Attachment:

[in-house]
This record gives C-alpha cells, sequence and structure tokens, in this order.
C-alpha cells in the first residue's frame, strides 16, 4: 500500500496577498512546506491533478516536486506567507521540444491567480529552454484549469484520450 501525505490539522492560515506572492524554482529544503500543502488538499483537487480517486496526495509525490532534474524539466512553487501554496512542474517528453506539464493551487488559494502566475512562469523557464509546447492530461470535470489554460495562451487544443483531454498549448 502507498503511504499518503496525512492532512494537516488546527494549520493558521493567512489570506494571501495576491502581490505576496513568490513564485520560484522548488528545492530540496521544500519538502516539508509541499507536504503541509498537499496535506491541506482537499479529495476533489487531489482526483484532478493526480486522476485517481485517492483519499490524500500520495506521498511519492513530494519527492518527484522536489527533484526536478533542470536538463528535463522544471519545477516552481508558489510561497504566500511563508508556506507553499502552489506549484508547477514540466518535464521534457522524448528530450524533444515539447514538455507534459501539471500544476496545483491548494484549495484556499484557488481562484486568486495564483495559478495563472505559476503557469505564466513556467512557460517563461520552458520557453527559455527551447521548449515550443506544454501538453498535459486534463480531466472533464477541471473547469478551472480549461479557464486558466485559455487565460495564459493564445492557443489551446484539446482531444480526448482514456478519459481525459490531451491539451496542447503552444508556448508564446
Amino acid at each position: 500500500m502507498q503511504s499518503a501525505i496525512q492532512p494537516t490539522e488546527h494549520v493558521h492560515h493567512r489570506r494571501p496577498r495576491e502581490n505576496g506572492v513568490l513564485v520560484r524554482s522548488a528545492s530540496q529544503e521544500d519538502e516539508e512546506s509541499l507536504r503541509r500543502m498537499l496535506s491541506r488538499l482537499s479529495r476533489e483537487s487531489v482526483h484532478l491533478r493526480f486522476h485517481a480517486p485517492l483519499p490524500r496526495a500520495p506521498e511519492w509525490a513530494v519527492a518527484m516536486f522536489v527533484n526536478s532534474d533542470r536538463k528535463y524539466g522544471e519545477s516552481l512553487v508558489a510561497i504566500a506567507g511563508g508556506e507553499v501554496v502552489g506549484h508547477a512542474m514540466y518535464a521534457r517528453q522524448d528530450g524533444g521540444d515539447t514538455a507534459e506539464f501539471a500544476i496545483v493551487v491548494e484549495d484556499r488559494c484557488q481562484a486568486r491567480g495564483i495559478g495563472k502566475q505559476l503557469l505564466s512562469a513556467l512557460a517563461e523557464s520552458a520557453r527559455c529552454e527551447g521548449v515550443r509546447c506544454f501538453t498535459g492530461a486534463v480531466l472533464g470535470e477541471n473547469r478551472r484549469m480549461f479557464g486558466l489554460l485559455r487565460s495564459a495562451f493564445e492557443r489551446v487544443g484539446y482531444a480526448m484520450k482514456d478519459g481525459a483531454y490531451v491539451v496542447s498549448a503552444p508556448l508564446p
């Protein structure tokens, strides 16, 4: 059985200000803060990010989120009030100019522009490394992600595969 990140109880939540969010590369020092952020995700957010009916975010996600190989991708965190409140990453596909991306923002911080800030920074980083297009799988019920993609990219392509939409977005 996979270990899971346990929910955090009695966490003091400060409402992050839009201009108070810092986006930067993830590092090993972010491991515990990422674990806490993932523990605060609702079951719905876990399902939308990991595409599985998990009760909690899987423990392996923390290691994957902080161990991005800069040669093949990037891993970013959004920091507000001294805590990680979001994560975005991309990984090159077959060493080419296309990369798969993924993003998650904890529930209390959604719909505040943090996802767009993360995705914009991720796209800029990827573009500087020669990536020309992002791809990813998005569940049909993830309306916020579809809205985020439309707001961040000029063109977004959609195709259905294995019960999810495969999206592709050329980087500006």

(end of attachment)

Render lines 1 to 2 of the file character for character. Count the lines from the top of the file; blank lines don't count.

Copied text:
[in-house]
This record gives C-alpha cells, sequence and structure tokens, in this order.